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We investigated the potential for selection bias due to non-participation in the follow-up of a large prospective cohort study.
Licensed pesticide applicators (52,395 private; 4916 commercial) in the Agricultural Health Study provided demographic, health, and pesticide exposure information at enrollment (1993-1997) and in a five-year follow-up telephone interview. Factors associated with non-participation in the follow-up were identified using multiple logistic regression. Potential for selection bias was evaluated by comparing exposure-disease associations between the entire cohort and the follow-up subset.
Sixty-six percent of private and sixty percent of commercial applicators completed the follow-up interview. Private and commercial applicators who did not complete the follow-up reported at enrollment younger age, less education, lower body mass index, poorer health behaviors but fewer health conditions, and lower pesticide use. Estimates of exposure-disease associations calculated with and without non-participants did not indicate strong selection bias.
Differences between non-participants and participants in the follow-up interview were generally small, and we did not find significant evidence of selection bias. However, the extent of bias may depend on the specific exposure and outcome under study.
In order to provide a basis for drawing valid conclusions, study participants should accurately reflect the exposure and outcome prevalence of the population they represent. Because some participants are inevitably lost to follow-up over the course of a study with multiple follow-up time points, it is important to know whether non-participants differ significantly from participants with respect to either disease or exposure status. Differential loss of participants by exposure and disease status simultaneously can lead to selection bias.[Greenland 1977]
The Agricultural Health Study (AHS) is a longitudinal cohort study that has prospectively collected information on a variety of farm-related exposures and health outcomes for over 57 000 licensed pesticide applicators from North Carolina and Iowa. Having completed the first five-year follow-up, we examine the similarities and differences in characteristics at enrollment between participants and non-participants and determine the extent to which differential losses to follow-up could bias exposure-disease associations.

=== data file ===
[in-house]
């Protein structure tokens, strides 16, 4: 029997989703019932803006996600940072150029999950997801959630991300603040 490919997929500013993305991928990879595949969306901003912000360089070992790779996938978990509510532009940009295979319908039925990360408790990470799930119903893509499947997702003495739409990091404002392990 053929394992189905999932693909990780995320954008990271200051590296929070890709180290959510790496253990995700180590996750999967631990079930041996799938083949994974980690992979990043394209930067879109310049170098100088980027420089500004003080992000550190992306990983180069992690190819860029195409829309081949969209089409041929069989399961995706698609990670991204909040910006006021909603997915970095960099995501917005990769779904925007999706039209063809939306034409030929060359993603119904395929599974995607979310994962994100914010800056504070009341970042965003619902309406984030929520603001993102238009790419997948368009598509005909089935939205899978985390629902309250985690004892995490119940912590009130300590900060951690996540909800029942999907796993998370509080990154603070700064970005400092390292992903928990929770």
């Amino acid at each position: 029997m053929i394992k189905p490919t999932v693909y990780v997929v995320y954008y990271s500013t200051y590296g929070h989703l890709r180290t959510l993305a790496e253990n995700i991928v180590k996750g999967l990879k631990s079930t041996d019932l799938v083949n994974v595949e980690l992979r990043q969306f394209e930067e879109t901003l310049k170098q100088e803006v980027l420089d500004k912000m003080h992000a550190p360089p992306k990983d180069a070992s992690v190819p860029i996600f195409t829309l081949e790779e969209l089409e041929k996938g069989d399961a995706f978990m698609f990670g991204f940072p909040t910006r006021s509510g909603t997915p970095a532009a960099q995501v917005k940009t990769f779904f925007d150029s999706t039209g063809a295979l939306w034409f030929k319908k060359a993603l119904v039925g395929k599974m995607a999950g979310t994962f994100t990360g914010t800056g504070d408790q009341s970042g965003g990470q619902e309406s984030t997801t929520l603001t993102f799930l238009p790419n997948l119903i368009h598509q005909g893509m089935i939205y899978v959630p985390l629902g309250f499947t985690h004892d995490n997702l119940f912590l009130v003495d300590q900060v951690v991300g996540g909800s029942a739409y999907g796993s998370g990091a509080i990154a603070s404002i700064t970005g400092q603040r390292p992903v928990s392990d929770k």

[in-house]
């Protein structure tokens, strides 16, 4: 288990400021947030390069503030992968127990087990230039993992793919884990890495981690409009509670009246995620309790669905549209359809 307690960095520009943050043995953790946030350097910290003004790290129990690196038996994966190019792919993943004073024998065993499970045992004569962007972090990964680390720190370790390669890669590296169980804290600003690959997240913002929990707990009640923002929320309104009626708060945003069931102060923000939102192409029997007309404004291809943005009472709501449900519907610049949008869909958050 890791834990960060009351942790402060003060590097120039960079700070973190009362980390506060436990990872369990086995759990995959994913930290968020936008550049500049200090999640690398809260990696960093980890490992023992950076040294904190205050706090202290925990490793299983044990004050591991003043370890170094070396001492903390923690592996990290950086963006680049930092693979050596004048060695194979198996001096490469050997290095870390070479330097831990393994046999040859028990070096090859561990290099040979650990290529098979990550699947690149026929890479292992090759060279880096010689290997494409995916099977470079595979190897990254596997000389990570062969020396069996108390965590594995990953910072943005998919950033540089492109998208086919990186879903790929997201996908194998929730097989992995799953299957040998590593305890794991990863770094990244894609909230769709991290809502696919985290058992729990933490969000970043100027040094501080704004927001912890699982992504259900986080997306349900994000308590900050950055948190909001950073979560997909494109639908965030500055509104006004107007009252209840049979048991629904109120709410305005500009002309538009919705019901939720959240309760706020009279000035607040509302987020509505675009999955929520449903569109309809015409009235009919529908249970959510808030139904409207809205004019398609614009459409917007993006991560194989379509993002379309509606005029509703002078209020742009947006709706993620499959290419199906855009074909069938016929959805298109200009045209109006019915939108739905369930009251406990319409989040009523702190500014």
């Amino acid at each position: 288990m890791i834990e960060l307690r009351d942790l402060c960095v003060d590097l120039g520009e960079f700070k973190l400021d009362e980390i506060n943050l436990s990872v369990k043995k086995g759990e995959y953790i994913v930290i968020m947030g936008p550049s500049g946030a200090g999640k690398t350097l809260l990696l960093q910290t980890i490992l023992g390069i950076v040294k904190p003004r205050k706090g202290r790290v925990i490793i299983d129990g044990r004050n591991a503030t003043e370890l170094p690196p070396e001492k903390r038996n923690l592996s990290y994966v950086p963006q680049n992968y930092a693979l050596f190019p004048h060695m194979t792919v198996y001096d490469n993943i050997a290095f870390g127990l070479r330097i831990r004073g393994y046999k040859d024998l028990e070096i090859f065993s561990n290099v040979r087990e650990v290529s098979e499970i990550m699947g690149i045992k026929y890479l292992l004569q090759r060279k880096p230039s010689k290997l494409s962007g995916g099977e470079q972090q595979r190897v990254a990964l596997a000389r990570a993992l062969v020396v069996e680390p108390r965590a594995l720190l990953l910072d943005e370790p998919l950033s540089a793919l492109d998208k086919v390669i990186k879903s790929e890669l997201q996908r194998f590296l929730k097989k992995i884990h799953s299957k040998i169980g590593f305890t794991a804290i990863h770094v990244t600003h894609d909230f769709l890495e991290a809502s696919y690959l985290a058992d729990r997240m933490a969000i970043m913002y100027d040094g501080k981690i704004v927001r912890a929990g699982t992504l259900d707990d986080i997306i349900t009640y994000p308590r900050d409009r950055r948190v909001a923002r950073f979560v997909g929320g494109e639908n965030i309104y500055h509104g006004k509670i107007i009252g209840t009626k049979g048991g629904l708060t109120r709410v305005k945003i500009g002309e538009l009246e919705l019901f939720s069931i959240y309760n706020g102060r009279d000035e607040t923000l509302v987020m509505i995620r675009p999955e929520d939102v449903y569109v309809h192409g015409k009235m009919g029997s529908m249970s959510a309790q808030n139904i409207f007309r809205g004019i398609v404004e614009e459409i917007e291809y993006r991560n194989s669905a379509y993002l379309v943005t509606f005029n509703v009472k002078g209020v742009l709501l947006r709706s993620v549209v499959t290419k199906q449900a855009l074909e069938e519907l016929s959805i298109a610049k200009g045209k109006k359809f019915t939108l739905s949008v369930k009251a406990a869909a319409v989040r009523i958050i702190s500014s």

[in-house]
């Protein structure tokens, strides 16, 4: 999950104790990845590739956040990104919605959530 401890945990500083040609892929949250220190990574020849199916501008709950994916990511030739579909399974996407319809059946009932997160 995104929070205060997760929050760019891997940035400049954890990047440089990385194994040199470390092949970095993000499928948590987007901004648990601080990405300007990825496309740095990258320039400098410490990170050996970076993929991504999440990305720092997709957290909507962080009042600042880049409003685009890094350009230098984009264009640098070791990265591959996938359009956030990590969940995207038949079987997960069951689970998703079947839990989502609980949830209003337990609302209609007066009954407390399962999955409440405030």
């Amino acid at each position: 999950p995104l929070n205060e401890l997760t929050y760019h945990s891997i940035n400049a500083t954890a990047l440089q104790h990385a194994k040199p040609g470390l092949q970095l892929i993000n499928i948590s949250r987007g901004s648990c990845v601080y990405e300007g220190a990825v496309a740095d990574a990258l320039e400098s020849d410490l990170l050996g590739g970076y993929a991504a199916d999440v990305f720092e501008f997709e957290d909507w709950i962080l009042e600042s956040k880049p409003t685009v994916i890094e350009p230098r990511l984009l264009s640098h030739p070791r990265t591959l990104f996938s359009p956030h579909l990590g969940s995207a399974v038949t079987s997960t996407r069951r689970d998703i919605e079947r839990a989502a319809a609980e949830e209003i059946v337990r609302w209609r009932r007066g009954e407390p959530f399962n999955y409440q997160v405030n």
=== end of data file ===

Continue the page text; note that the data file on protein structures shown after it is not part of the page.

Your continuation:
The AHS was designed to examine potential health effects of farm-related exposures, in particular exposure to pesticides. All pesticide applicators applying between 1993 and 1997 for a license to use restricted-use pesticides in North Carolina or Iowa were invited to participate. Applicators in Iowa included both private and commercial applicators; in North Carolina, all applicators were private applicators. Those who agreed (82% of private applicators, 42% of commercial applicators) completed an enrollment questionnaire, which included information on demographic characteristics, health history, and lifetime pesticide use practices. Consistent with approved informed consent procedures for questionnaire data at the time, returning an enrollment questionnaire was considered informed consent. Almost one-half (47%) of these applicators provided additional information in a more detailed take-home questionnaire, which they returned by mail. Questionnaires are available on the study website (http://aghealth.nci.nih.gov/questionnaires.html). The study was approved by the Institutional Review Boards of the National Institutes of Health (Bethesda, Maryland) and its contractors.
Between 1999 and 2003, applicators were contacted by phone for the second phase of the study, which used a Computer Assisted Telephone Interview (CATI) to collect updated information on both pesticide exposure and diagnosis of incident disease. Interviews were scheduled to avoid months of peak farm activity. In Iowa, 70% of interviews were completed between November and March, with virtually no interviews completed in April, May, and October. In North Carolina, 75% of interviews were completed between November and April, with relatively few interviews completed in June, August, or September. Of the 50 766 private and 4775 commercial pesticide applicators who enrolled and were still living at the time of the telephone interview, 66% of private and 60% of commercial applicators completed the follow-up CATI after a median follow-up time of 5.4 years. Non-participants were defined as applicators who enrolled in the first phase of the study by completing the enrollment questionnaire but who did not complete the second phase telephone interview. Deaths within the cohort up to the time of follow-up were identified using state mortality files and the National Death Index, and individuals who had died were excluded from all analyses (N = 1629). Proxy interviews with next of kin were not conducted. Incident cancer cases diagnosed before January 01, 2006 were identified by linkage with the state cancer registries in North Carolina and Iowa. Prevalent cases for all health conditions were those reported at enrollment, and incident cases were those reported after enrollment.